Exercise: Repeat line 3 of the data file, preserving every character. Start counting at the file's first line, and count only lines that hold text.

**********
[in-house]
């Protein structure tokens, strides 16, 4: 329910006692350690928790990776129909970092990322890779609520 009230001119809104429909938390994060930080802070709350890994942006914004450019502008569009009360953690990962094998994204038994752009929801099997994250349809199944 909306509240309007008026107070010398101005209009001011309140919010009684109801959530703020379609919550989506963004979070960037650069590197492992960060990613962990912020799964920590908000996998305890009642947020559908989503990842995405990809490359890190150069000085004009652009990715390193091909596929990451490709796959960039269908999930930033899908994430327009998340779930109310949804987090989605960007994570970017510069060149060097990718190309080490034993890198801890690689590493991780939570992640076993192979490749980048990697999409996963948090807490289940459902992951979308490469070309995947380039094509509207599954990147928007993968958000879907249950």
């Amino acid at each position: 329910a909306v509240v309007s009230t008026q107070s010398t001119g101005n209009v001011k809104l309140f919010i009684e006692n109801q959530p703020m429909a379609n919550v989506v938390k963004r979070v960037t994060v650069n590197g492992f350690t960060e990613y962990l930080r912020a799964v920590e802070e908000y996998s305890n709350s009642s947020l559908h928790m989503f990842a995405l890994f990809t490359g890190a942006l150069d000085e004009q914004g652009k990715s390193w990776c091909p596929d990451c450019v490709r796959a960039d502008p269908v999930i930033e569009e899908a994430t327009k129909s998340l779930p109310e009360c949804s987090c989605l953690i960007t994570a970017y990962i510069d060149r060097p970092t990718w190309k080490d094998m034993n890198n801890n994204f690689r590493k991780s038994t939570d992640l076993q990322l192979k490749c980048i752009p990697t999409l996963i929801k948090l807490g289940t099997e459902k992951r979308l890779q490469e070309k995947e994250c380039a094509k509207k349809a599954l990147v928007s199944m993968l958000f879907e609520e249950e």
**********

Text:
């Amino acid at each position: 329910a909306v509240v309007s009230t008026q107070s010398t001119g101005n209009v001011k809104l309140f919010i009684e006692n109801q959530p703020m429909a379609n919550v989506v938390k963004r979070v960037t994060v650069n590197g492992f350690t960060e990613y962990l930080r912020a799964v920590e802070e908000y996998s305890n709350s009642s947020l559908h928790m989503f990842a995405l890994f990809t490359g890190a942006l150069d000085e004009q914004g652009k990715s390193w990776c091909p596929d990451c450019v490709r796959a960039d502008p269908v999930i930033e569009e899908a994430t327009k129909s998340l779930p109310e009360c949804s987090c989605l953690i960007t994570a970017y990962i510069d060149r060097p970092t990718w190309k080490d094998m034993n890198n801890n994204f690689r590493k991780s038994t939570d992640l076993q990322l192979k490749c980048i752009p990697t999409l996963i929801k948090l807490g289940t099997e459902k992951r979308l890779q490469e070309k995947e994250c380039a094509k509207k349809a599954l990147v928007s199944m993968l958000f879907e609520e249950e």